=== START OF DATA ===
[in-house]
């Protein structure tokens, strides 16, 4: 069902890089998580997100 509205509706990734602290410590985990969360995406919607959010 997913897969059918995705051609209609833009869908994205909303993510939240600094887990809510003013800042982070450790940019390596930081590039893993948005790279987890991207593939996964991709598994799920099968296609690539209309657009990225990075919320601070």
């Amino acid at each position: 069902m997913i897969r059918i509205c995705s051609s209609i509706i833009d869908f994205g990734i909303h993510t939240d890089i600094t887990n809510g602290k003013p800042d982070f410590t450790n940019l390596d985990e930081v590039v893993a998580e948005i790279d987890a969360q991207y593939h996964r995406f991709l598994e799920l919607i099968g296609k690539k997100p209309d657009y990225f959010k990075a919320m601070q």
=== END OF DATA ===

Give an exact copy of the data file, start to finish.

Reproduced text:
[in-house]
């Protein structure tokens, strides 16, 4: 069902890089998580997100 509205509706990734602290410590985990969360995406919607959010 997913897969059918995705051609209609833009869908994205909303993510939240600094887990809510003013800042982070450790940019390596930081590039893993948005790279987890991207593939996964991709598994799920099968296609690539209309657009990225990075919320601070």
């Amino acid at each position: 069902m997913i897969r059918i509205c995705s051609s209609i509706i833009d869908f994205g990734i909303h993510t939240d890089i600094t887990n809510g602290k003013p800042d982070f410590t450790n940019l390596d985990e930081v590039v893993a998580e948005i790279d987890a969360q991207y593939h996964r995406f991709l598994e799920l919607i099968g296609k690539k997100p209309d657009y990225f959010k990075a919320m601070q």